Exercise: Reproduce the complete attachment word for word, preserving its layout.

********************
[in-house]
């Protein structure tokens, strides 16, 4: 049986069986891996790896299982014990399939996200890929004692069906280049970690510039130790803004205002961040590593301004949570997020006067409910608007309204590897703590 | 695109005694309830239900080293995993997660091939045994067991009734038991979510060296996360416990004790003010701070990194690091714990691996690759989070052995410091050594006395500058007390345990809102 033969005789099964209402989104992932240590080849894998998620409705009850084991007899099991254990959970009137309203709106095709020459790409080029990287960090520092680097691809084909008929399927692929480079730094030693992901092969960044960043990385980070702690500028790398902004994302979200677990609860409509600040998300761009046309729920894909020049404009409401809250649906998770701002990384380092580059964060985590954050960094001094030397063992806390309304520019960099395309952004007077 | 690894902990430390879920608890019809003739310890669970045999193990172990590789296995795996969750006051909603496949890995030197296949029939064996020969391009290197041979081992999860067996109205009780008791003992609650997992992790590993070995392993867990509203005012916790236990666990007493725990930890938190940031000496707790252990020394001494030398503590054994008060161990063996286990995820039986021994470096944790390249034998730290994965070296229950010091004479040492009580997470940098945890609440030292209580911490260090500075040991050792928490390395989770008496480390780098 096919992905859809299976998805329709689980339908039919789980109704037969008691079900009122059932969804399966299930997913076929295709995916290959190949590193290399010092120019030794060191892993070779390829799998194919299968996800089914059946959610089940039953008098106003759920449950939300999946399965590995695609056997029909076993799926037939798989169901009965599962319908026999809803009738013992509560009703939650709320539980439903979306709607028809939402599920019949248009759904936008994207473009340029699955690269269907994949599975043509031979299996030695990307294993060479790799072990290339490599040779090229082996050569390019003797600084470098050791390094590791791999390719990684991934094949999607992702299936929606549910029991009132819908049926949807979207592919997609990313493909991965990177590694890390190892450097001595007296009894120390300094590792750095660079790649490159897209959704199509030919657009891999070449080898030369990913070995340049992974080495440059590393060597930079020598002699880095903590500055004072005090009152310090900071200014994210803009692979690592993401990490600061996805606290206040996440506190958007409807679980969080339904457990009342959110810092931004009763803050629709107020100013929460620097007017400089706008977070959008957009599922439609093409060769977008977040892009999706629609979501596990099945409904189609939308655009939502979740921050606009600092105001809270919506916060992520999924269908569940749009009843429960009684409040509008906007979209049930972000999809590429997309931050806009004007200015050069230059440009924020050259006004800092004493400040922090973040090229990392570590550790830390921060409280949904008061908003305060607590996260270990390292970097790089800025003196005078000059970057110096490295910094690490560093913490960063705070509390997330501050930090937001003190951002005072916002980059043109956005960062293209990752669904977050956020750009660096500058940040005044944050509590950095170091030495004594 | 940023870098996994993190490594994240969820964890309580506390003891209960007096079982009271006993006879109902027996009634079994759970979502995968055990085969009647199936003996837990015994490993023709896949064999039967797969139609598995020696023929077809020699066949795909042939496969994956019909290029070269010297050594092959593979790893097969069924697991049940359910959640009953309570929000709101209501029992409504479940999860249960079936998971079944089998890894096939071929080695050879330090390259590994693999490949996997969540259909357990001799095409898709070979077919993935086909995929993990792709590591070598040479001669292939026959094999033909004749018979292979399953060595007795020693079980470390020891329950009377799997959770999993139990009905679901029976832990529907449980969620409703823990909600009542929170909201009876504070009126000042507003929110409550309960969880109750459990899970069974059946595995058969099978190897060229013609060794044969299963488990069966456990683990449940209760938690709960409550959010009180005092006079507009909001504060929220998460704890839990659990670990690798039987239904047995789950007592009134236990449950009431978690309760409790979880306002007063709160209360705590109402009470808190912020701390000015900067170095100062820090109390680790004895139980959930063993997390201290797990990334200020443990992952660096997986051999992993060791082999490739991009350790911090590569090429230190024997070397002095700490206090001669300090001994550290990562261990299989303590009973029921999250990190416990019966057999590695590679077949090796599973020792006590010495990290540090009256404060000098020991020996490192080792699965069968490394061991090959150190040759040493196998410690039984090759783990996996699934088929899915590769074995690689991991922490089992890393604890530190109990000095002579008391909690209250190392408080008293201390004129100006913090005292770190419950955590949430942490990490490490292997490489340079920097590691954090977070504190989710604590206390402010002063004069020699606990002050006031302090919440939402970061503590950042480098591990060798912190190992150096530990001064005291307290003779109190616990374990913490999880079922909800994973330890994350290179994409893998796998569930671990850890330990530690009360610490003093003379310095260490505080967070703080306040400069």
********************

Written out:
[in-house]
């Protein structure tokens, strides 16, 4: 049986069986891996790896299982014990399939996200890929004692069906280049970690510039130790803004205002961040590593301004949570997020006067409910608007309204590897703590 | 695109005694309830239900080293995993997660091939045994067991009734038991979510060296996360416990004790003010701070990194690091714990691996690759989070052995410091050594006395500058007390345990809102 033969005789099964209402989104992932240590080849894998998620409705009850084991007899099991254990959970009137309203709106095709020459790409080029990287960090520092680097691809084909008929399927692929480079730094030693992901092969960044960043990385980070702690500028790398902004994302979200677990609860409509600040998300761009046309729920894909020049404009409401809250649906998770701002990384380092580059964060985590954050960094001094030397063992806390309304520019960099395309952004007077 | 690894902990430390879920608890019809003739310890669970045999193990172990590789296995795996969750006051909603496949890995030197296949029939064996020969391009290197041979081992999860067996109205009780008791003992609650997992992790590993070995392993867990509203005012916790236990666990007493725990930890938190940031000496707790252990020394001494030398503590054994008060161990063996286990995820039986021994470096944790390249034998730290994965070296229950010091004479040492009580997470940098945890609440030292209580911490260090500075040991050792928490390395989770008496480390780098 096919992905859809299976998805329709689980339908039919789980109704037969008691079900009122059932969804399966299930997913076929295709995916290959190949590193290399010092120019030794060191892993070779390829799998194919299968996800089914059946959610089940039953008098106003759920449950939300999946399965590995695609056997029909076993799926037939798989169901009965599962319908026999809803009738013992509560009703939650709320539980439903979306709607028809939402599920019949248009759904936008994207473009340029699955690269269907994949599975043509031979299996030695990307294993060479790799072990290339490599040779090229082996050569390019003797600084470098050791390094590791791999390719990684991934094949999607992702299936929606549910029991009132819908049926949807979207592919997609990313493909991965990177590694890390190892450097001595007296009894120390300094590792750095660079790649490159897209959704199509030919657009891999070449080898030369990913070995340049992974080495440059590393060597930079020598002699880095903590500055004072005090009152310090900071200014994210803009692979690592993401990490600061996805606290206040996440506190958007409807679980969080339904457990009342959110810092931004009763803050629709107020100013929460620097007017400089706008977070959008957009599922439609093409060769977008977040892009999706629609979501596990099945409904189609939308655009939502979740921050606009600092105001809270919506916060992520999924269908569940749009009843429960009684409040509008906007979209049930972000999809590429997309931050806009004007200015050069230059440009924020050259006004800092004493400040922090973040090229990392570590550790830390921060409280949904008061908003305060607590996260270990390292970097790089800025003196005078000059970057110096490295910094690490560093913490960063705070509390997330501050930090937001003190951002005072916002980059043109956005960062293209990752669904977050956020750009660096500058940040005044944050509590950095170091030495004594 | 940023870098996994993190490594994240969820964890309580506390003891209960007096079982009271006993006879109902027996009634079994759970979502995968055990085969009647199936003996837990015994490993023709896949064999039967797969139609598995020696023929077809020699066949795909042939496969994956019909290029070269010297050594092959593979790893097969069924697991049940359910959640009953309570929000709101209501029992409504479940999860249960079936998971079944089998890894096939071929080695050879330090390259590994693999490949996997969540259909357990001799095409898709070979077919993935086909995929993990792709590591070598040479001669292939026959094999033909004749018979292979399953060595007795020693079980470390020891329950009377799997959770999993139990009905679901029976832990529907449980969620409703823990909600009542929170909201009876504070009126000042507003929110409550309960969880109750459990899970069974059946595995058969099978190897060229013609060794044969299963488990069966456990683990449940209760938690709960409550959010009180005092006079507009909001504060929220998460704890839990659990670990690798039987239904047995789950007592009134236990449950009431978690309760409790979880306002007063709160209360705590109402009470808190912020701390000015900067170095100062820090109390680790004895139980959930063993997390201290797990990334200020443990992952660096997986051999992993060791082999490739991009350790911090590569090429230190024997070397002095700490206090001669300090001994550290990562261990299989303590009973029921999250990190416990019966057999590695590679077949090796599973020792006590010495990290540090009256404060000098020991020996490192080792699965069968490394061991090959150190040759040493196998410690039984090759783990996996699934088929899915590769074995690689991991922490089992890393604890530190109990000095002579008391909690209250190392408080008293201390004129100006913090005292770190419950955590949430942490990490490490292997490489340079920097590691954090977070504190989710604590206390402010002063004069020699606990002050006031302090919440939402970061503590950042480098591990060798912190190992150096530990001064005291307290003779109190616990374990913490999880079922909800994973330890994350290179994409893998796998569930671990850890330990530690009360610490003093003379310095260490505080967070703080306040400069």